Red ink means something very different for writers than it does for accountants. For accountants, red ink means the company is losing money. For writers, red ink is the color of corrections. I might also add, for this writer at least, red ink is the color of learning to become a better writer.
My daughter brought home an English paper yesterday that was covered in red ink. While some parents might have been upset by that, I actually rejoiced. Why? Because I saw that the teacher was concerned with a quality writing style as much as she was concerned with content and proofreading. I know that under such a teacher/editor my daughter’s writing skills will be fine-tuned this year (as mine were under a similar teacher many years ago).
I typically proofread my kids’ papers before they turn them in. I point out simple spelling and obvious grammar errors. I also look for completeness. I don’t, however, deal much with style. I could, I suppose, rewrite each paper into a well-honed piece of professional writing. However, not only would this be a spectacular waste of time on my part, it would rob my kids of the chance to make their own mistakes and develop their own unique writing style.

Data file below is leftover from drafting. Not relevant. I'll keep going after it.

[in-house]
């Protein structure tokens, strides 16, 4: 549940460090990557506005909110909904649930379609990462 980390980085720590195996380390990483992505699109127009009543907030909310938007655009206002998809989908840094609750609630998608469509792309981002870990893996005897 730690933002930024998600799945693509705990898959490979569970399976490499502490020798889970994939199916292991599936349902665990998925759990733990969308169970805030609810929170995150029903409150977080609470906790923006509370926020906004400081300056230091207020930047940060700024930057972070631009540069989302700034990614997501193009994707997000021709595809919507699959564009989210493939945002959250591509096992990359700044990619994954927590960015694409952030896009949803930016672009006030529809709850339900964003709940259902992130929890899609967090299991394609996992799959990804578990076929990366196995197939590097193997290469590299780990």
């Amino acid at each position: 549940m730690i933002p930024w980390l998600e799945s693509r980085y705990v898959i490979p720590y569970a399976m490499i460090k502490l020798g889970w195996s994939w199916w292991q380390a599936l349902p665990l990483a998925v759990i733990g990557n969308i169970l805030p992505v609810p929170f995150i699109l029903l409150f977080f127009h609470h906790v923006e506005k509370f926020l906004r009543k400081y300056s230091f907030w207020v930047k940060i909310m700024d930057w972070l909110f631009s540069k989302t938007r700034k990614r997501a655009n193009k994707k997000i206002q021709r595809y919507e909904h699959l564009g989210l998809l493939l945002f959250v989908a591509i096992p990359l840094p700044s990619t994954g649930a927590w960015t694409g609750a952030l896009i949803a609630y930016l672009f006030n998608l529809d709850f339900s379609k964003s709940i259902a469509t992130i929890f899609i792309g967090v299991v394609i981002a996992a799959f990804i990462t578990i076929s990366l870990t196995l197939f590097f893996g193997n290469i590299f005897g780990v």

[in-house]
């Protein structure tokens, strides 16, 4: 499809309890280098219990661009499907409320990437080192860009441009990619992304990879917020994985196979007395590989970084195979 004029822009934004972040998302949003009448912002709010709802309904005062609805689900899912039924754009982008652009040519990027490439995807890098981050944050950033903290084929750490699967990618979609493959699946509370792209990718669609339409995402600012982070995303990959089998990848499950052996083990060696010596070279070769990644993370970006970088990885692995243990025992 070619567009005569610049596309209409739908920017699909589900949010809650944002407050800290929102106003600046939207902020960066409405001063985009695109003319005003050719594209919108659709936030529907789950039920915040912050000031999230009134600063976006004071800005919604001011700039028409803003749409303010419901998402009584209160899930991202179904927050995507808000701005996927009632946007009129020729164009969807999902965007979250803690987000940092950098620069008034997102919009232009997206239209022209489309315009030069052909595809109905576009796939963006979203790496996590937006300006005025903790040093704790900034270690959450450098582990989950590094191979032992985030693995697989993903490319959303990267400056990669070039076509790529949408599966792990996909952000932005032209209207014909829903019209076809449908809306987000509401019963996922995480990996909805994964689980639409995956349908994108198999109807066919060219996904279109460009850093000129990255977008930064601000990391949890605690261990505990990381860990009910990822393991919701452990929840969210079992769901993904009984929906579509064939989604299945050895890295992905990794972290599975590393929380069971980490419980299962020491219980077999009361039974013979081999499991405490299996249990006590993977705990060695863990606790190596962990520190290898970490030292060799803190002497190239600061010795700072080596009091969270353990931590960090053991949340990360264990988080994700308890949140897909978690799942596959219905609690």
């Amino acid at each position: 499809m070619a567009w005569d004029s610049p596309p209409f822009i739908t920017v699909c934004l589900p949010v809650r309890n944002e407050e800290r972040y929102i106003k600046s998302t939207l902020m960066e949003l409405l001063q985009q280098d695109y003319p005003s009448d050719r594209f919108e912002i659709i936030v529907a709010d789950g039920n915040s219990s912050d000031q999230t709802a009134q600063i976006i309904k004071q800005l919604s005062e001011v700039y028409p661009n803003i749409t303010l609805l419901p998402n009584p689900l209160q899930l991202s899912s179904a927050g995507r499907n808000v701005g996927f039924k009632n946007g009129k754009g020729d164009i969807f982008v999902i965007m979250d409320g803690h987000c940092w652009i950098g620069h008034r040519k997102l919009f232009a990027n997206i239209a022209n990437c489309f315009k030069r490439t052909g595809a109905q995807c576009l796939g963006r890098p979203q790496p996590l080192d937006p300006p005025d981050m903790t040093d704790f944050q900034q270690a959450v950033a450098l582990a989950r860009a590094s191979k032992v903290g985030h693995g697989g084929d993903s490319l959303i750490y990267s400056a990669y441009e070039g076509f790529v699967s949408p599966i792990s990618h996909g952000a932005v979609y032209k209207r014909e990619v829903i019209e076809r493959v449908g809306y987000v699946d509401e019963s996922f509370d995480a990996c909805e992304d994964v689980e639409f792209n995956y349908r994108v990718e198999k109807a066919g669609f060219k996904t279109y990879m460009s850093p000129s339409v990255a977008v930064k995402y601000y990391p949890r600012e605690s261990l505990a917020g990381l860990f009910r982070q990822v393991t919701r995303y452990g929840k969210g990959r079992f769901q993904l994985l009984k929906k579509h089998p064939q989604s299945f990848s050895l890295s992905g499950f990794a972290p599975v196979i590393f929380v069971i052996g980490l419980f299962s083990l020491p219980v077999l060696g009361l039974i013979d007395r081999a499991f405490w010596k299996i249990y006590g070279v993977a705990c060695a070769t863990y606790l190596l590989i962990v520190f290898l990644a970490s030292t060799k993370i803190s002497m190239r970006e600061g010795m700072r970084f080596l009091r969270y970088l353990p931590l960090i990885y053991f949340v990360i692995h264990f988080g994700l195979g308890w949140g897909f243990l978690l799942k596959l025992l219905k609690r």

Although my daughter was a little bit dismayed at the teacher’s edits (she’s used to doing well on English papers), I pointed out that the teacher marked the very things that professional writers seek to avoid: excessive use of passive voice, vague statements, and unsupported conclusions. I also pointed out that once you learn to write well it is a skill that will serve you for your entire life, regardless of what career you choose to follow.
I should point out that this occurred to my oldest daughter and that she is in high school. She is ready to learn these more advanced writing concepts. I would feel differently if I saw the same markings on the English paper of an early elementary-aged student.
Do you proofread your child’s papers? If so, how much correction do you provide? Do you think a strict editor is a good way to hone your writing skill? Why, or why not?
Contents (c) Copyright 2007, Laura Spencer. All rights reserved.